Already the next evening and full of hope, Bilal went to visit Zaid who looked rather happy and was not proud at all even though he was a free man living in a big merchant’s house, and even though everybody callede him “Zaid, the son of Muhammad”. He could tell Bilal even more than what he had heard from his fellow slave the night before, and he also told him that whoever wanted was welcome to learn from Muhammad.
As soon as Bilal had finished his next day’s work, he went to the Prophet’s house. Quite a crowd of people had already assembled there, and Bilal was glad to discover Zaid among them. There were also other male and female slaves, freedmen as well as men and women, girls and boys. And then the Prophet (s) came and taught his message. Afterwards they sat and talked in a kind and friendly manner, and finally they all prayed together.
From now on Bilal went to the Prophet’s house whenever he could. He learned a lot and prayed together with the others and found many new friends. He also took his friends there. In these gatherings, no difference between slaves and free people was felt. All enjoyed the same respect, and Muhammad taught that all human beings are brothers and sisters in God’s creation.
One day, however, Bilal’s master heard about these visits. He was outraged and called Bilal to account, shouting, “Your mind is just full of useless ideas, and you neglect your work.” “I go to see Muhammad only after my work is done,” Bilal defended himself. His master did know that, but he did not want to be contradicted by a slave. “I am going to show you who is the master,” he shouted. “I demand that you swear at once and by all the gods that you will never go there again.” “I am not going to swear by any gods,” Bilal replied quietly. “There is only one God to whom we are responsible.” Furiously his master got hold a stick and started beating him until he got tired. “Swear by all gods,” he commanded again, but Bilal replied, “There is only one God.”
The master grabbed Bilal and took him to an open space in the desert outside the city. He tied his hands and feet, threw him down into the sand and put a large stone on his chest so that he could hardly breethe. “You will stay here like that until you deny your God and Muhammad,” he said. “There is only one God,” Bilal replied.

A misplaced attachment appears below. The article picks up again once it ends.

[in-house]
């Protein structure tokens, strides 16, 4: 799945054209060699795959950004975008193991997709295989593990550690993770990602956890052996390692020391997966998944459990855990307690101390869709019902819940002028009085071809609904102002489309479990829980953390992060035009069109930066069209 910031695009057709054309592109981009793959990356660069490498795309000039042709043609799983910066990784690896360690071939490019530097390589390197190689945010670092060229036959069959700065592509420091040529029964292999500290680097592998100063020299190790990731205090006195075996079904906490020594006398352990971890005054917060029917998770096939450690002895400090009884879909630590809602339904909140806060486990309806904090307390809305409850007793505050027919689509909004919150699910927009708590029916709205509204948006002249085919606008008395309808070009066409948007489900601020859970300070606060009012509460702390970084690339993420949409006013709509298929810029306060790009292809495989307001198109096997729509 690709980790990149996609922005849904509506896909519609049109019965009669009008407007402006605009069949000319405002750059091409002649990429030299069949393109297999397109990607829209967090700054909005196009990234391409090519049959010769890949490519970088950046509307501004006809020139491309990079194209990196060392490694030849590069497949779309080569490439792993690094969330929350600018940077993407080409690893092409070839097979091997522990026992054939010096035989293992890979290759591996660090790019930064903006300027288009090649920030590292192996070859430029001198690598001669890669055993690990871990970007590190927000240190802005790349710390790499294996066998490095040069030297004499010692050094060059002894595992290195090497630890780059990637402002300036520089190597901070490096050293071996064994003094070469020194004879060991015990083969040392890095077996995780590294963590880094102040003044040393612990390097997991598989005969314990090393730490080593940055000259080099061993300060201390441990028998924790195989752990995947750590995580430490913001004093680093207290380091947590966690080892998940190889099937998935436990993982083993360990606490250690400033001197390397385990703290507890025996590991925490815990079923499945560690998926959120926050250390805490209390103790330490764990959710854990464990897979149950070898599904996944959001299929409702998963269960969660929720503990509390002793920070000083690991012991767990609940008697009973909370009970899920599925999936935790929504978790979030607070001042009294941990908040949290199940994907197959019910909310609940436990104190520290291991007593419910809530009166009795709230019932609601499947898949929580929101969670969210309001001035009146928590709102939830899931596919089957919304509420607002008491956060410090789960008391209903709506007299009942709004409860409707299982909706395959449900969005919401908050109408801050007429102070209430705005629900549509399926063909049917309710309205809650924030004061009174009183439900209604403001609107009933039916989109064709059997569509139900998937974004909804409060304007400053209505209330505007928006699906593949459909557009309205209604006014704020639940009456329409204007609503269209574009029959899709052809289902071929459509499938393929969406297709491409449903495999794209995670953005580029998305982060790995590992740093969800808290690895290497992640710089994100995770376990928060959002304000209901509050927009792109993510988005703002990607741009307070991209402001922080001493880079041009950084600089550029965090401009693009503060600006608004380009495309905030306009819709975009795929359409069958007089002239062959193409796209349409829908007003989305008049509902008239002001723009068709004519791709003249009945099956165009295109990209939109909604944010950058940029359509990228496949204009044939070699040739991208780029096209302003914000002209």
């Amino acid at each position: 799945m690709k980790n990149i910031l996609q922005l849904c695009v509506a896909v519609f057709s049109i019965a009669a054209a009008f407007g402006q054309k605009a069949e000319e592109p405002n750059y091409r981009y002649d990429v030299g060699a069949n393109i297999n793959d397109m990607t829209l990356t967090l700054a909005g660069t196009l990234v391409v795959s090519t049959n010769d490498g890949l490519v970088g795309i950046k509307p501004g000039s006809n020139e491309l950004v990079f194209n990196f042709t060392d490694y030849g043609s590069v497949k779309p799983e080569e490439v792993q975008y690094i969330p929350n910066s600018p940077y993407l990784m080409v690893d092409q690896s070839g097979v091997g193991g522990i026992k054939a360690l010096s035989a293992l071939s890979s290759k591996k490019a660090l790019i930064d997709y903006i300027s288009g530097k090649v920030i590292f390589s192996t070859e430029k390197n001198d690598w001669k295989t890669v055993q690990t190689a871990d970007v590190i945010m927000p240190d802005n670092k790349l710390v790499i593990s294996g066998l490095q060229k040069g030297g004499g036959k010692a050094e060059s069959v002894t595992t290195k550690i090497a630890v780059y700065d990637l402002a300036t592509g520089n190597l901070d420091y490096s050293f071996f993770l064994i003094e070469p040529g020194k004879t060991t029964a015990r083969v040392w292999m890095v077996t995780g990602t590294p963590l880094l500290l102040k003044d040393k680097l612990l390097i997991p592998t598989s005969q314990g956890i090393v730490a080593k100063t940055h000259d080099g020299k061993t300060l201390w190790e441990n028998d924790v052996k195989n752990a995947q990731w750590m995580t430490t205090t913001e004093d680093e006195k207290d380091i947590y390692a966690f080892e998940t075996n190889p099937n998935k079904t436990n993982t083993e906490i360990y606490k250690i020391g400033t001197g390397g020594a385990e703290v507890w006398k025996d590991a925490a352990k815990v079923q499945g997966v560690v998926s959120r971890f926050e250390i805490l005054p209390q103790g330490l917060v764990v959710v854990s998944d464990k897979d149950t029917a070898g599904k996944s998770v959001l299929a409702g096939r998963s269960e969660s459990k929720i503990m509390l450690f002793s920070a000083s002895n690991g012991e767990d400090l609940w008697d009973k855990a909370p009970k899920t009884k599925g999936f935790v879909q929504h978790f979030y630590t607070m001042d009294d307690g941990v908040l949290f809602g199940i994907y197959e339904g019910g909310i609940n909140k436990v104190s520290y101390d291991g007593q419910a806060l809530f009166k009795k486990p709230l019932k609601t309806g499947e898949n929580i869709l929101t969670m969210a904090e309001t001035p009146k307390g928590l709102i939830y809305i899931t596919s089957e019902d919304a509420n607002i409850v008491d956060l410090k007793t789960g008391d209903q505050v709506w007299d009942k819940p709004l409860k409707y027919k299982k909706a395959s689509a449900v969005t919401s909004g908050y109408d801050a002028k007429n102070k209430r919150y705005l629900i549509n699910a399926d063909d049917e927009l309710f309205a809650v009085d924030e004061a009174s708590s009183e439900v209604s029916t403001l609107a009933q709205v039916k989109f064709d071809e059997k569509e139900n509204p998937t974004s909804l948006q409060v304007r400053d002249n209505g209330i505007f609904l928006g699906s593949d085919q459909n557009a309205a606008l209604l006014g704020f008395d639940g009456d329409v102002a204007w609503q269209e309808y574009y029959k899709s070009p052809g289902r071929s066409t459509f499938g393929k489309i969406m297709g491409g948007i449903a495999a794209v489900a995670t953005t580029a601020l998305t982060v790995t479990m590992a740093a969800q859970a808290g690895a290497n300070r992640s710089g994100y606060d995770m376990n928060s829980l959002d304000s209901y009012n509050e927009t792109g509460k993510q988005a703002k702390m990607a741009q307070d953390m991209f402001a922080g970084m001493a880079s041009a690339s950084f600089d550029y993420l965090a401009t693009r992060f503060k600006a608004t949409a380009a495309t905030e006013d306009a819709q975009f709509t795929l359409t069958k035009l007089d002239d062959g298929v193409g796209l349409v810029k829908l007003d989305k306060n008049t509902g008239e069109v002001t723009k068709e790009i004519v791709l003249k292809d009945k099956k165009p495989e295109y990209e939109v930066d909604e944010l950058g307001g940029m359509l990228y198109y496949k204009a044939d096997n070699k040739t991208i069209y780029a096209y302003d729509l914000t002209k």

By mid-day when the sun had become hot and Bilal nearly fainted from thirst and lack of air, his master returned and asked, “Did you think it over?” Bilal was hardly able to speak, but he said, “One! One!”
In this moment, Abu Bakr came by, a wealthy merchant and one of the Prophet’s close friends. He saw how Bilal was tortured by his master and asked him to leave him alone. “That’s none of your business,” the master replied, “he is my slave, and I can do with him what I want.” The same would have been the verdict of a judge in case Abu Bakr had started a quarrel with Bilal’s master.Quickly Abu Bakr thought of something to help Bilal, and he said, “I want to buy this slave. What do you want for him?” “Do you want to pay good money for this good-for-nothing?” the master grumbled, but at last his greed took over. He bartered with Abu Bakr for a while, then he handed Bilal over to him and went home with his money.
Abu Bakr took Bilal home. He and his family looked after him until he had recovered. Then Abu Bakr said to him, “God’s messenger (s) does not want human beings to be slaves. He wants them to be free servants of God. Therefore I am going to write a document of emancipation for you so that people know and respect you as a free man.”